It was time to read, write and relax because the cap had the Boatel on auto pilot, but of course someone was always on watch for any float on the water. Those are dangerous because they could get wrapped around our prop. It’s happened before and the cap likes to say “if it’s gonna happen, it’s gonna happen out there”. He’s a big fan of this guy captain Ron. The winds increased in the afternoon and so did the waves. It wasn’t much fun for a while but we got into Atlantic City safe and sound in the dark which wasn’t an easy feat because they don’t have a lit channel. That just means those red and green markers don’t have lights on them. They used docking lights and a search light to find their way in the dark. They have obviously done this before.  We had dinner and I was invited to play cards but I wasn’t allow to go the Golden Nugget even though we were docked at Trump Marina.

We left Atlantic City on Tuesday morning with a bunch of Mega Yachts docked with us. I betcha I counted a 100 million dollars in boats. There was a 106 foot boat that came in after us last night called Lady Sylvia – kind of makes me want to meet Sylvia and see if she needs a bird but I am jugo through a train bridgest happy to be here on the Boatel. Tuesday morning’s ride to Cape May, NJ wasn’t as bad as last night but it was sure nice to get into the Cape May canal. It was a little hairy to watch the cap navigate the boat through a narrow rail bridge with current but again he did it like a pro. I even moved over to get out of Captain Ted’s was. We came out of the Cape May canal and head up Delaware Bay to Delaware City. It’s amazing how different the water was. We went from 5 foot waves to barely a ripple on the water. The crew enjoyed this much more and I even took my scarf off and caught some rays.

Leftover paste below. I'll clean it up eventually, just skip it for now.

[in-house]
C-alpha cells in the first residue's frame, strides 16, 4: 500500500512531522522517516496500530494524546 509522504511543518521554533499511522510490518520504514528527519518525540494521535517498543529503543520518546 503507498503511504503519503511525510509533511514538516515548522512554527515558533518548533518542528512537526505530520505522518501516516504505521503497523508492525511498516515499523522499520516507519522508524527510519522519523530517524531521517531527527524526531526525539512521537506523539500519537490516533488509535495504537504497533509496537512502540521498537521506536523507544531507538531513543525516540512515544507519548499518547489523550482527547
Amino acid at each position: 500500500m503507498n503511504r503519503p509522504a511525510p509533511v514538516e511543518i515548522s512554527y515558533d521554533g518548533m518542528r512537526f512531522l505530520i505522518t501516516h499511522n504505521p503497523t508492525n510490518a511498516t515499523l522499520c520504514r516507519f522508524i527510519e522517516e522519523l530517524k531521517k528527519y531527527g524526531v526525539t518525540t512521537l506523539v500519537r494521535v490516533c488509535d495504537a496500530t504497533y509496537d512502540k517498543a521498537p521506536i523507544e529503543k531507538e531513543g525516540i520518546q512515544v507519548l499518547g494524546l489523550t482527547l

We were fighting the currents again going up the Bay for most of the afternoon which meant we were getting to dock again at dark. Diane and Ted call the dock master at Delaware City Marina the best dock master in the world. Dock Master Tim gave Captain Ted step by step instructions of what to do to parallel park the 65 foot Boatel on 80 feet of dock with boats in front and back, in the dark and with current running. Amazing job. We’re staying in Delaware City, Delaware for a few days because of a couple of fronts causing a lot of wind on Cheapeake Bay.

That’s it for now friends. Stay tuned for more of my adventures as we cruise south. Don’t forget to write comments for you.


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About Diane Greene

Diane Greene stepped off the corporate treadmill in 2004 for pursue a life of traveling and adventure. 10 years later she is still operating Toronto's only Boat Bed and Breakfast and travelling with her husband on Boatel, their 65 foot trawler in the US and Bahamas during the winter. Diane has three wonderful children and 3 grandbabies. Diane loves photography, travel and scuba diving.